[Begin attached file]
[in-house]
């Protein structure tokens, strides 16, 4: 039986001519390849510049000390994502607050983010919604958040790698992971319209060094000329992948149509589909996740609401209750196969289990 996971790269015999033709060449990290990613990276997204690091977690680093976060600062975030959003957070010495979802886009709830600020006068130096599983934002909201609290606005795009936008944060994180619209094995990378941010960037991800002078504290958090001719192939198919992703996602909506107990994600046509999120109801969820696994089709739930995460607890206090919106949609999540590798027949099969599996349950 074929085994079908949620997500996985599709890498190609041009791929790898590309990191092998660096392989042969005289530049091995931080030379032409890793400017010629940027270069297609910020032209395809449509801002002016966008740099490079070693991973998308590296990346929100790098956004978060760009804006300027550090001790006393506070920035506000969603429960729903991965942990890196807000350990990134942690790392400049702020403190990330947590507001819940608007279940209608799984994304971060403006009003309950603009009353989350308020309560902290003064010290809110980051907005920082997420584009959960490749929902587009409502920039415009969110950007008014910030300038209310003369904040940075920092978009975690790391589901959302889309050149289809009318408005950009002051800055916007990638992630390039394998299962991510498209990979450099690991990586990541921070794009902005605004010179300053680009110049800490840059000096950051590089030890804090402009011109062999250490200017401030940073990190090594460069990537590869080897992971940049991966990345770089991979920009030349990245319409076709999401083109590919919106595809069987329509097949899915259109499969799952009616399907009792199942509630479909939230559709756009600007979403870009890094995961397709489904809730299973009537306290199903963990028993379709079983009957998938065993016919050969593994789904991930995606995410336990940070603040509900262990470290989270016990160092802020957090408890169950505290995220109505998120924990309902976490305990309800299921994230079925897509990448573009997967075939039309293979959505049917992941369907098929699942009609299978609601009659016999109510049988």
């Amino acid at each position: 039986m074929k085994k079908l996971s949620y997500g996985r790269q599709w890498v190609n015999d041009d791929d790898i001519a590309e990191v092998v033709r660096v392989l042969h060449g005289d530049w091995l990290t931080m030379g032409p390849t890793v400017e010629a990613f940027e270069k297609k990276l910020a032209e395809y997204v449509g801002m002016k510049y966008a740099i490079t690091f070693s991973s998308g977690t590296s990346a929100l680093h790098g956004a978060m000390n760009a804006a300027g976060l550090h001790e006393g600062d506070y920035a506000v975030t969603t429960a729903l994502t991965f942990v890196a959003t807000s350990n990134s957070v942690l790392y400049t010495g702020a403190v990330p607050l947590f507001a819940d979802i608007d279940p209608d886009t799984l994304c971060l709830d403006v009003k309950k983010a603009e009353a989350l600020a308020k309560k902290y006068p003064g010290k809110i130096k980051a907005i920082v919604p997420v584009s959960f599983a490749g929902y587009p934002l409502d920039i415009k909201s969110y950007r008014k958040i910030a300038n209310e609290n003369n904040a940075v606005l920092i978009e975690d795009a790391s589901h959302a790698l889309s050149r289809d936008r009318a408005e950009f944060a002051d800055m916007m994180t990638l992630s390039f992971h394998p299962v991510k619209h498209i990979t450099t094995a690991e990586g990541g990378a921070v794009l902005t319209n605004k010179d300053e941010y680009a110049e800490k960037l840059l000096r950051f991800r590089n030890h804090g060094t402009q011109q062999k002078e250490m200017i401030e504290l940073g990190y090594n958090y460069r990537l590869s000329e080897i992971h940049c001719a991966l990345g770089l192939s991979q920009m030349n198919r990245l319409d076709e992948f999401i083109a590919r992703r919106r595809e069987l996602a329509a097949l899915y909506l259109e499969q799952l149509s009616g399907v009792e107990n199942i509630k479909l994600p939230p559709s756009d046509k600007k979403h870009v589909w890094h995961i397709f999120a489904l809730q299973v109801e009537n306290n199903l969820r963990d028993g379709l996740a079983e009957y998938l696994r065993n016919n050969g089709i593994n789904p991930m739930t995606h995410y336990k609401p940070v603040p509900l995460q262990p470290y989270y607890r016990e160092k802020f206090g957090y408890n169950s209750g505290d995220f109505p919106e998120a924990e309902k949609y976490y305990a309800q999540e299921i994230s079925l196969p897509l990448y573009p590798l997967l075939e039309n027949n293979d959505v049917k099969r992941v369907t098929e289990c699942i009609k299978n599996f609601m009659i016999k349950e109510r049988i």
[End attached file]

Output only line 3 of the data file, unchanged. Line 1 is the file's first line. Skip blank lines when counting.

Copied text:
């Amino acid at each position: 039986m074929k085994k079908l996971s949620y997500g996985r790269q599709w890498v190609n015999d041009d791929d790898i001519a590309e990191v092998v033709r660096v392989l042969h060449g005289d530049w091995l990290t931080m030379g032409p390849t890793v400017e010629a990613f940027e270069k297609k990276l910020a032209e395809y997204v449509g801002m002016k510049y966008a740099i490079t690091f070693s991973s998308g977690t590296s990346a929100l680093h790098g956004a978060m000390n760009a804006a300027g976060l550090h001790e006393g600062d506070y920035a506000v975030t969603t429960a729903l994502t991965f942990v890196a959003t807000s350990n990134s957070v942690l790392y400049t010495g702020a403190v990330p607050l947590f507001a819940d979802i608007d279940p209608d886009t799984l994304c971060l709830d403006v009003k309950k983010a603009e009353a989350l600020a308020k309560k902290y006068p003064g010290k809110i130096k980051a907005i920082v919604p997420v584009s959960f599983a490749g929902y587009p934002l409502d920039i415009k909201s969110y950007r008014k958040i910030a300038n209310e609290n003369n904040a940075v606005l920092i978009e975690d795009a790391s589901h959302a790698l889309s050149r289809d936008r009318a408005e950009f944060a002051d800055m916007m994180t990638l992630s390039f992971h394998p299962v991510k619209h498209i990979t450099t094995a690991e990586g990541g990378a921070v794009l902005t319209n605004k010179d300053e941010y680009a110049e800490k960037l840059l000096r950051f991800r590089n030890h804090g060094t402009q011109q062999k002078e250490m200017i401030e504290l940073g990190y090594n958090y460069r990537l590869s000329e080897i992971h940049c001719a991966l990345g770089l192939s991979q920009m030349n198919r990245l319409d076709e992948f999401i083109a590919r992703r919106r595809e069987l996602a329509a097949l899915y909506l259109e499969q799952l149509s009616g399907v009792e107990n199942i509630k479909l994600p939230p559709s756009d046509k600007k979403h870009v589909w890094h995961i397709f999120a489904l809730q299973v109801e009537n306290n199903l969820r963990d028993g379709l996740a079983e009957y998938l696994r065993n016919n050969g089709i593994n789904p991930m739930t995606h995410y336990k609401p940070v603040p509900l995460q262990p470290y989270y607890r016990e160092k802020f206090g957090y408890n169950s209750g505290d995220f109505p919106e998120a924990e309902k949609y976490y305990a309800q999540e299921i994230s079925l196969p897509l990448y573009p590798l997967l075939e039309n027949n293979d959505v049917k099969r992941v369907t098929e289990c699942i009609k299978n599996f609601m009659i016999k349950e109510r049988i």